Critically observing the traffic flow on Juba’s busiest roads entailed a few observations I made while shuttling through the city on a boda. Number one; there was a clear absence of clear road signs to direct motorists traversing through various roundabouts. Most appeared to be following a definite way of doing things already inscribed in their minds, which would be lethal with first time motorists who don’t know how things are done. Secondly, the absence of clearly demarcated lane signs made it difficult for me to identify which routes would lead to different locations along the busy junctions in Hai Malakia, if not for the big blue colored billboard. With almost all the motorists knowing already what to do and how things are conducted on the roads, any mistakes while navigating along the lanes and junctions could easily cause accidents.

Another common trait among motorcyclists is the habit of overtaking large sized vehicles on the road, which is not right, but acceptable due to time saving reasons. This ought to be prohibited along busy roads to mitigate the negative implications incase of any collisions. Talking of the traffic in Juba is incomplete without shading more light on the public transport system that has been influenced greatly by its sister systems in East Africa. A larger chunk of public vans and taxis are RHD which means that the exit door lies on the left of the vehicle, when exiting the van; a passenger is exposed to accidents since he/she is dropped off from the side of the road exposing the individual to incoming traffic, which at most times tend to over speed. The absence of designated pickup points further exposes more passengers to harm on the roads.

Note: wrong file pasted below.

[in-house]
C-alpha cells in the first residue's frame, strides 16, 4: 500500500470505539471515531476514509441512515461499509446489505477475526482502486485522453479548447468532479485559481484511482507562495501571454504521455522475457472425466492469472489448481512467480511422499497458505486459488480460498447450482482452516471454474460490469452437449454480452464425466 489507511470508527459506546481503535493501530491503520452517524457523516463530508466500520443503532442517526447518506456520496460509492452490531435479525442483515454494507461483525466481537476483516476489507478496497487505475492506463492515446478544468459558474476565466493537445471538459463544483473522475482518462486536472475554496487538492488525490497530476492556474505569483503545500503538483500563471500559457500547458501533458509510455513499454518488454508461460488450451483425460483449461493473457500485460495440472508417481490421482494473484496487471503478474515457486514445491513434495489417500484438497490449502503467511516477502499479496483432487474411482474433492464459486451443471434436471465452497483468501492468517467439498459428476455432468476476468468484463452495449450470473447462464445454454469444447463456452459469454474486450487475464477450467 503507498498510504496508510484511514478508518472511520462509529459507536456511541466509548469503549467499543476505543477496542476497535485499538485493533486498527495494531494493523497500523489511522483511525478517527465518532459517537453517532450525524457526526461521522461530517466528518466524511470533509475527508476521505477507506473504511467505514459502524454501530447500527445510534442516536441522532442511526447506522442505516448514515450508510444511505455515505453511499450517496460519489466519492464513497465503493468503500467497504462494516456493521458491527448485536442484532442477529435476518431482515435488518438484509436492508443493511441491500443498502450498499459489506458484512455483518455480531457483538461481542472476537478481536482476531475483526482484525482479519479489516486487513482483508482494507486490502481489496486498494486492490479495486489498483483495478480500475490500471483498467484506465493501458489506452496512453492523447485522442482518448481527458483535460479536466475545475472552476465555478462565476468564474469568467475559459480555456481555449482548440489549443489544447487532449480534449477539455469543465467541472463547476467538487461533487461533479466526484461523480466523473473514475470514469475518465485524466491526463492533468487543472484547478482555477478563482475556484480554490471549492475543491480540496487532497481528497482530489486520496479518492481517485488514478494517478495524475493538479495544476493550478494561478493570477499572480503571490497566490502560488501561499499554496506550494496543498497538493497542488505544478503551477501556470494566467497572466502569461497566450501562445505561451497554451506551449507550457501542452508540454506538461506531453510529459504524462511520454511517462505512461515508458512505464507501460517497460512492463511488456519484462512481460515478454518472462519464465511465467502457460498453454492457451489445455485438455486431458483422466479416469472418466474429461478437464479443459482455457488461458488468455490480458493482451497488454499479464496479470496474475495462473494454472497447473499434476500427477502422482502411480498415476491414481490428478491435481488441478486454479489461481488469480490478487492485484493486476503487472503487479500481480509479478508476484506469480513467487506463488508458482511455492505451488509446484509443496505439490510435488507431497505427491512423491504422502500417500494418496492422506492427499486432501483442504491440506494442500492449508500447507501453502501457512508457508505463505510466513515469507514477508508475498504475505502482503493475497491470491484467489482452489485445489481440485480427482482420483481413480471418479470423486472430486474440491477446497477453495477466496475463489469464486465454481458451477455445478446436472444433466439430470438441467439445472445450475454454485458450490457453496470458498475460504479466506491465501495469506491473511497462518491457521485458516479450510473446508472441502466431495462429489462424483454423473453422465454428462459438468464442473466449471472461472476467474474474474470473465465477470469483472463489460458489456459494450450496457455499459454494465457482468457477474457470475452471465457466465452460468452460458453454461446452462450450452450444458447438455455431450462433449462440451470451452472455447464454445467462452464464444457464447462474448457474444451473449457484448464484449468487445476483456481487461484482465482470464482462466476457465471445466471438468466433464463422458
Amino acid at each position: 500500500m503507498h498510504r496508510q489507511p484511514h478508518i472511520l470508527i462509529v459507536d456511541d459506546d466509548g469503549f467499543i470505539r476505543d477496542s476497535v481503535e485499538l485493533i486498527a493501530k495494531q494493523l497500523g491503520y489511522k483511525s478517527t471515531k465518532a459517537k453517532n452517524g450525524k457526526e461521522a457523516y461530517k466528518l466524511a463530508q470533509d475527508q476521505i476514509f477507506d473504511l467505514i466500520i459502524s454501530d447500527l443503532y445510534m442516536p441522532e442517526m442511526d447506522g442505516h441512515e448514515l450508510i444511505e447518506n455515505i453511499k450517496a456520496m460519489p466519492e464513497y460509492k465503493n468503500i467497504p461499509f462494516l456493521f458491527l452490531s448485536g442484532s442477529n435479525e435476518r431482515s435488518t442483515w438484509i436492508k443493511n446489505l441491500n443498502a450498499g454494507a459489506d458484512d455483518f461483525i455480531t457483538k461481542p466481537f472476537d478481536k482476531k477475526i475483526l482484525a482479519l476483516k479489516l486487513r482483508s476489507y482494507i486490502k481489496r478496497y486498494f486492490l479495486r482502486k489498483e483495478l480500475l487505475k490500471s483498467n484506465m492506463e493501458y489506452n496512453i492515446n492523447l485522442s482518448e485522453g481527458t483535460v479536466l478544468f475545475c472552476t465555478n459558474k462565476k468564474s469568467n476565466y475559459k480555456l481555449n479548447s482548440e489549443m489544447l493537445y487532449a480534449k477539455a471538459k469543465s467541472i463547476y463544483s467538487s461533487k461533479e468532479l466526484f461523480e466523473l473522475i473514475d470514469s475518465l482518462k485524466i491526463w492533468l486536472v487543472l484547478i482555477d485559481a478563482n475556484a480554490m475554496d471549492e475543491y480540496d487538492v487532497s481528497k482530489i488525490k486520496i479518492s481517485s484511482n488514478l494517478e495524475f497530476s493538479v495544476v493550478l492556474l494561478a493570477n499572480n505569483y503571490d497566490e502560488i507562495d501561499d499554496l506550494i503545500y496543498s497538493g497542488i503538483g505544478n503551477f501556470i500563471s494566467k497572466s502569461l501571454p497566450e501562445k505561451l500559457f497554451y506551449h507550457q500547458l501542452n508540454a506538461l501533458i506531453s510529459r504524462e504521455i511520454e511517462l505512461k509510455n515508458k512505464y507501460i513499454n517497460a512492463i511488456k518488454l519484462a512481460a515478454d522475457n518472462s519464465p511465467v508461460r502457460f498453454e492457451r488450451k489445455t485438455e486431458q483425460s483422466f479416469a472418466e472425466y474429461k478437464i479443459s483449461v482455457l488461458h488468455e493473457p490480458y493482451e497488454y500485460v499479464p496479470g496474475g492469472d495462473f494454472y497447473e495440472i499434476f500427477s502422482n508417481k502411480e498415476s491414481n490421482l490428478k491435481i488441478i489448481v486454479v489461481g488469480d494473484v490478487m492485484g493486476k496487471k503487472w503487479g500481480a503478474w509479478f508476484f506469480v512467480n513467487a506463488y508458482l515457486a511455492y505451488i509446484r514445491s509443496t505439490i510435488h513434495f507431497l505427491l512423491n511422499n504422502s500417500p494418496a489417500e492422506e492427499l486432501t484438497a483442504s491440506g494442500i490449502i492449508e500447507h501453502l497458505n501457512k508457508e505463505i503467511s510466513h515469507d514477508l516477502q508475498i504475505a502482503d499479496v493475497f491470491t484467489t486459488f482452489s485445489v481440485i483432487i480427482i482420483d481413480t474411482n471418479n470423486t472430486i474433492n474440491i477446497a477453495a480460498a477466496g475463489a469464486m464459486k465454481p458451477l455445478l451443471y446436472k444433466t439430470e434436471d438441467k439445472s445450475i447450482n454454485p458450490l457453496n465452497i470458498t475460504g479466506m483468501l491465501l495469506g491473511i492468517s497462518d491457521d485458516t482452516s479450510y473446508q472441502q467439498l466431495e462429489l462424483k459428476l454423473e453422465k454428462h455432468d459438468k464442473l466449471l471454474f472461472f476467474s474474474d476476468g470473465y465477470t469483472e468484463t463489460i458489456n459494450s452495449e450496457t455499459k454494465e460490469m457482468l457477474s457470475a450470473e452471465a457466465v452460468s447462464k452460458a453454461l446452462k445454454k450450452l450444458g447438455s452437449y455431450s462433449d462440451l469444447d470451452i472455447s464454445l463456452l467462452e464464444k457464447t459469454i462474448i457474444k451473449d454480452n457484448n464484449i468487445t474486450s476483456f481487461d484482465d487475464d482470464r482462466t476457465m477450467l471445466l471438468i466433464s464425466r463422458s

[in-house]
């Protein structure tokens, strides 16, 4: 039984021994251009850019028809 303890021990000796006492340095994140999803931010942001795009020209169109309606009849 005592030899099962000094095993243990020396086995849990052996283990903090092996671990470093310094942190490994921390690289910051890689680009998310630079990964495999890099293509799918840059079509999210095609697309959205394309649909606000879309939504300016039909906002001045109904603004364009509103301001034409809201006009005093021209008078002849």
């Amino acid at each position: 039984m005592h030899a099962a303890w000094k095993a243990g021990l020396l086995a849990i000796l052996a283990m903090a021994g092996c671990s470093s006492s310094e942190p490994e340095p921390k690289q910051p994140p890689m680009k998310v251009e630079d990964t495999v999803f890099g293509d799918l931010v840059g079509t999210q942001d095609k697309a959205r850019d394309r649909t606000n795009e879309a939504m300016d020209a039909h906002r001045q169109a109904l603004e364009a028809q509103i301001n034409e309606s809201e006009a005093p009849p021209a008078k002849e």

The poor parking habits along busy roads and the large buildings have greatly reduced parking spaces, forcing the already busy lanes to accommodate more traffic than they should. This as well chews up more space meant for pedestrians to foot. When tackling a specific challenge affecting South Sudan as a whole, it is important to align solutions with the population size in the particular area. Juba as a whole is comprised of a total population of less than a half million people, which means that with properly calculated and well strategized solutions, mending the bad patches within the traffic system in the city wouldn’t be a hurdle for policy and decision makers.

First of all, proper legislation is my perceived solution to any problem affecting any society. When people are subjected to stringent laws and regulations, the ability to solve a problem becomes easier. Number one, with the regulated importation of RHD cars into the country, more motorists will adapt to the RHT system. Secondly, the clear demarcation of roads and junctions, roundabouts and lanes with road signs will sensitize motorists and other road users in general on how to use the roads all together whilst respecting each other. Last but not least, is the regulation of the motorcycle and public transport industry in order streamline their operations and create order and harmony within the sectors.

The writer is reachable via this mobile phone: 0926055155